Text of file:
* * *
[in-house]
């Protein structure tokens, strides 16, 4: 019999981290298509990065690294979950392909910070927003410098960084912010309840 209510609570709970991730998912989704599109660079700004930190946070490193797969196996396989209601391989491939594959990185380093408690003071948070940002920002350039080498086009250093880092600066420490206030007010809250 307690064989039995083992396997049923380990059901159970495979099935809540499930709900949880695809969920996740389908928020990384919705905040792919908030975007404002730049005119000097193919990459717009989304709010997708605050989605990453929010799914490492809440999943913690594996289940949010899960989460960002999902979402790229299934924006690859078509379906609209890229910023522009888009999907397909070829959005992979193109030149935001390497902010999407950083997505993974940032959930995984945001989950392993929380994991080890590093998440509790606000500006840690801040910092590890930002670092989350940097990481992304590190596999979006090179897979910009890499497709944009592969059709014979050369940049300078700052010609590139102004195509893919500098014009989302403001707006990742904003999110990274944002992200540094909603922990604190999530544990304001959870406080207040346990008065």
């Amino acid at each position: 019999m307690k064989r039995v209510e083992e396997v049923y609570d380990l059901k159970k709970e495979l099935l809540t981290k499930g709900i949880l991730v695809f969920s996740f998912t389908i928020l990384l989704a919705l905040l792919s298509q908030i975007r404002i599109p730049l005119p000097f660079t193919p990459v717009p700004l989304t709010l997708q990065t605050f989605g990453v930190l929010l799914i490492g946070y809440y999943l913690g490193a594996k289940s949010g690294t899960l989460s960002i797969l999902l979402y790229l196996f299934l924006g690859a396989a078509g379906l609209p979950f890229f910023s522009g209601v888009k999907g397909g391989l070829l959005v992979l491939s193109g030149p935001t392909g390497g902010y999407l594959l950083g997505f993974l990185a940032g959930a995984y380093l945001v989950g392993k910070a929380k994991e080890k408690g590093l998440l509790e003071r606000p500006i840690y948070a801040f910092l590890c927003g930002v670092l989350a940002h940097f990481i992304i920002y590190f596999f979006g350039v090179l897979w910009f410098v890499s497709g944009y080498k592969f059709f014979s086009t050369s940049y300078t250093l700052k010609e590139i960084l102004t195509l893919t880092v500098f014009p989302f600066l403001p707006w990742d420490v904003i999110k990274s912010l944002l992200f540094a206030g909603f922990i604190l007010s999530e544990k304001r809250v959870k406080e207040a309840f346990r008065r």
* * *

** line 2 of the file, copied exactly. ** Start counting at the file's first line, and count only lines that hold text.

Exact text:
């Protein structure tokens, strides 16, 4: 019999981290298509990065690294979950392909910070927003410098960084912010309840 209510609570709970991730998912989704599109660079700004930190946070490193797969196996396989209601391989491939594959990185380093408690003071948070940002920002350039080498086009250093880092600066420490206030007010809250 307690064989039995083992396997049923380990059901159970495979099935809540499930709900949880695809969920996740389908928020990384919705905040792919908030975007404002730049005119000097193919990459717009989304709010997708605050989605990453929010799914490492809440999943913690594996289940949010899960989460960002999902979402790229299934924006690859078509379906609209890229910023522009888009999907397909070829959005992979193109030149935001390497902010999407950083997505993974940032959930995984945001989950392993929380994991080890590093998440509790606000500006840690801040910092590890930002670092989350940097990481992304590190596999979006090179897979910009890499497709944009592969059709014979050369940049300078700052010609590139102004195509893919500098014009989302403001707006990742904003999110990274944002992200540094909603922990604190999530544990304001959870406080207040346990008065």